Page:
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Introduction: Global Knowledge and Advocacy Networks

‘Introduction: Global Knowledge and Advocacy Networks’, Global Networks, 2(1) 2002: 1-11.

 

Abstract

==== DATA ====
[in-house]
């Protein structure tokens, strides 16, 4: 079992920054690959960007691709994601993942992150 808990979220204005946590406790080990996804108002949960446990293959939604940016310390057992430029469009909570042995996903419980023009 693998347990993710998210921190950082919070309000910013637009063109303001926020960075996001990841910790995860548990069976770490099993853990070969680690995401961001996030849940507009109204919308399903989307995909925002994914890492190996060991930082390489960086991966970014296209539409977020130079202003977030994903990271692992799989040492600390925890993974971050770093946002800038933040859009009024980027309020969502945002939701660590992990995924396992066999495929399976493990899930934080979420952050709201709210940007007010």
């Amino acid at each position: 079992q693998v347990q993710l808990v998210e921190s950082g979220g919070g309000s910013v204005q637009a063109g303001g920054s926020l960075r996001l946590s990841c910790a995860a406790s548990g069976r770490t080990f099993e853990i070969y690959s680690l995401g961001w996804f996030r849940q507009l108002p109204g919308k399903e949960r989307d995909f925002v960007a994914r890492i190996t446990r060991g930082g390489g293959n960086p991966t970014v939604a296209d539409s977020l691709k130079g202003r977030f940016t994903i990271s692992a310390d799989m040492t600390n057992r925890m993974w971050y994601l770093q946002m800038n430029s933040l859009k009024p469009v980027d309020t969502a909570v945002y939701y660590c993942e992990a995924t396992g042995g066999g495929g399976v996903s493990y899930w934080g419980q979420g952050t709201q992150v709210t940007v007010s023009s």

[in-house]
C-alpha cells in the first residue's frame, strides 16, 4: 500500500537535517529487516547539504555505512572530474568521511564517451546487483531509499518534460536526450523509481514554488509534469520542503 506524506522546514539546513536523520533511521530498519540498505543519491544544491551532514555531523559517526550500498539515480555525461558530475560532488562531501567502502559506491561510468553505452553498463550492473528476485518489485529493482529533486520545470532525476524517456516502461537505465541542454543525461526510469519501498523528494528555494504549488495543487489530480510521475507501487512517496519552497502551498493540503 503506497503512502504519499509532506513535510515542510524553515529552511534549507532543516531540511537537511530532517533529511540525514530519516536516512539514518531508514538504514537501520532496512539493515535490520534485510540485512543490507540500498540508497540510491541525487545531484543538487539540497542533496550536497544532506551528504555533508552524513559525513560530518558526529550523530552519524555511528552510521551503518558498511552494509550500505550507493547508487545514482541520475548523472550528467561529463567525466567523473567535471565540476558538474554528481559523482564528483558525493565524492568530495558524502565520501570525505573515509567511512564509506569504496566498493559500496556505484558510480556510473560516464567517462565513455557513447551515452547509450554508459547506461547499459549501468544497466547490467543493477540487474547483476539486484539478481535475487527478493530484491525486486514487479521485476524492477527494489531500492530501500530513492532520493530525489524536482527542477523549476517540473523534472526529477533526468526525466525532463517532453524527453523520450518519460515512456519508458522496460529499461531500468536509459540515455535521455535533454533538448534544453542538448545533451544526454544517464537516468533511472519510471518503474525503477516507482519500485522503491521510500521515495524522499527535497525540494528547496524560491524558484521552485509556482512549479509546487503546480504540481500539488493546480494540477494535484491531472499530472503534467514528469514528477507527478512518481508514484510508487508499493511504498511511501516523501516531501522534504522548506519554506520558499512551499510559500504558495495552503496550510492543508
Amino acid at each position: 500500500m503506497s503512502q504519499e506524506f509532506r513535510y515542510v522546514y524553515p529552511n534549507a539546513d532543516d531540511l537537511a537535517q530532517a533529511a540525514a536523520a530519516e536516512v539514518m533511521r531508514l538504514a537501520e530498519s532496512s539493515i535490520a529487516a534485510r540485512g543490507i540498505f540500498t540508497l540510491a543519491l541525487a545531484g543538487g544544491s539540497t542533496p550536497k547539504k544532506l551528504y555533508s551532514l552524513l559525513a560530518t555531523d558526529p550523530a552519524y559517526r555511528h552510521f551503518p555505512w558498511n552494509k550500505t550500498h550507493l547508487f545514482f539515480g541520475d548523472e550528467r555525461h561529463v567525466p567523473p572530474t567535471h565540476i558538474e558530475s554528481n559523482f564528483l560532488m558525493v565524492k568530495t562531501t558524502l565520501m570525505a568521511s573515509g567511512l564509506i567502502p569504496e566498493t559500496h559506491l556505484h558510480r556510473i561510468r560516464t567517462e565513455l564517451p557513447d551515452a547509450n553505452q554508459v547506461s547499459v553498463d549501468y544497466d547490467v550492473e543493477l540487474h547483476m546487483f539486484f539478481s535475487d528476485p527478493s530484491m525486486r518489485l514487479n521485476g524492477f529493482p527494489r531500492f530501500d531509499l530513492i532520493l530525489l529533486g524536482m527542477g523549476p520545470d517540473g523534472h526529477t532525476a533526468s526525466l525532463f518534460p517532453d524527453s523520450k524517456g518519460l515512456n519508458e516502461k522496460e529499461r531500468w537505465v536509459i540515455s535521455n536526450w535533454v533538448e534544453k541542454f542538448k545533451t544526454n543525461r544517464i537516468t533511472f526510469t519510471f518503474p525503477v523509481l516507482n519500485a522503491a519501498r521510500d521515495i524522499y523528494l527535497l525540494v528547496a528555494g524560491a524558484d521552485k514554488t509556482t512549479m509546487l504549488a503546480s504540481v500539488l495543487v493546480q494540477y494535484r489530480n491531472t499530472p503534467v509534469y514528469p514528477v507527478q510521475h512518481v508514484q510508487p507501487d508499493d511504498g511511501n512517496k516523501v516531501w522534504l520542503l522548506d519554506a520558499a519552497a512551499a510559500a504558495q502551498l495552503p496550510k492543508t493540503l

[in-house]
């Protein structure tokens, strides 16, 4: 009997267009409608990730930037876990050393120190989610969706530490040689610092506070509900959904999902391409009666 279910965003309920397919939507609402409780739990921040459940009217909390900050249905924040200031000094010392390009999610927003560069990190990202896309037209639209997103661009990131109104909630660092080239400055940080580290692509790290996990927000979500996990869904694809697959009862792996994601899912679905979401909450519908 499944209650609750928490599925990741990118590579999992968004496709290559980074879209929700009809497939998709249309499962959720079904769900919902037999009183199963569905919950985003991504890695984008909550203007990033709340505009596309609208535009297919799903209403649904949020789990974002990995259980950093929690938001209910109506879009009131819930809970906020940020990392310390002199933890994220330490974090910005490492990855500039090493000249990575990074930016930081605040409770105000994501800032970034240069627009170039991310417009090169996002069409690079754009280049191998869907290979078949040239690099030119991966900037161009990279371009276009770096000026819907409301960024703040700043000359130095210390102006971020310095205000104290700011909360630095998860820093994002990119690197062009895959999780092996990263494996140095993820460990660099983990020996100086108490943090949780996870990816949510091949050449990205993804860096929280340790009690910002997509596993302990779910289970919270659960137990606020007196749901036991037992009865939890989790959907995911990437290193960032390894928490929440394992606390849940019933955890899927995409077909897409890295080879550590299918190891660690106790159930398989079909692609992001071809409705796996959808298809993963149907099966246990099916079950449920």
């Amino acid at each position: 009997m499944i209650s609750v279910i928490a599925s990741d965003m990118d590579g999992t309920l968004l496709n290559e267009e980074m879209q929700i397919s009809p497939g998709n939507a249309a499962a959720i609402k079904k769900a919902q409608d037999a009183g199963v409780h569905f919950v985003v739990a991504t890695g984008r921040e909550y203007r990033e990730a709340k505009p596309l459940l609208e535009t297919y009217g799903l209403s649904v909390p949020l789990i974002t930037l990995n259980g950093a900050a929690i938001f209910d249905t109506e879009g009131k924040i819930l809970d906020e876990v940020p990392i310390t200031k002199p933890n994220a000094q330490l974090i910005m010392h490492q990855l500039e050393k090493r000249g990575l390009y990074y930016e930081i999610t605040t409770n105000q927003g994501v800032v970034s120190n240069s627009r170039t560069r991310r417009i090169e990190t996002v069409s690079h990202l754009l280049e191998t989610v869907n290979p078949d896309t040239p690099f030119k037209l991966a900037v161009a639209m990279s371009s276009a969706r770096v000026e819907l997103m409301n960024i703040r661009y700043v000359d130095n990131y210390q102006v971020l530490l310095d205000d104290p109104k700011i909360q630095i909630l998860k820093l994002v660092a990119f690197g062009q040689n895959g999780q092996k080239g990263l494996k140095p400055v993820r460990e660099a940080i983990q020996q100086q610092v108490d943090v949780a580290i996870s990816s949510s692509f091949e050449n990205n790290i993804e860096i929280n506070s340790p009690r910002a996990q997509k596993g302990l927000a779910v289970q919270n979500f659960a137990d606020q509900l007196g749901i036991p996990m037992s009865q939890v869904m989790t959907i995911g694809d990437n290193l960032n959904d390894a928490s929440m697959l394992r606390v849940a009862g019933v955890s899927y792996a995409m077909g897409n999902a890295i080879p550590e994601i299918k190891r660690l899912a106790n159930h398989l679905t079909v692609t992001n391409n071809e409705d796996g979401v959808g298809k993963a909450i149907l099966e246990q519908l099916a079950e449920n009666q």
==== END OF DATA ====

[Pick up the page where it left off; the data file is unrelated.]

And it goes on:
As global and regional networks proliferate, one important aspect of their operations has been the exchange of knowledge, information and expertise. 'Global knowledge networks' have become important components of the global political economy. Within these networks key knowledge institutions and actors can be development agencies, foundations, think-tanks, universities, consultancy firms as well as individual experts and academics. A primary mechanism for the spread of their knowledge has been through global and regional networks. The article evaluates first, concepts of networks, especially the epistemic community and transnational issue network frameworks; second, theories about international diffusion of ideas; and third, some of the literature on the links between ideas and politics. Control over knowledge and information is important to policy making. Additionally, the status and prestige associated with scholarly expertise and professional training is politically empowering for individual experts consulted or co-opted into policy making. Yet, norms and values cannot be divorced from 'scientific advice' especially when knowledge gains greater impact through advocacy and alliance with societal forces.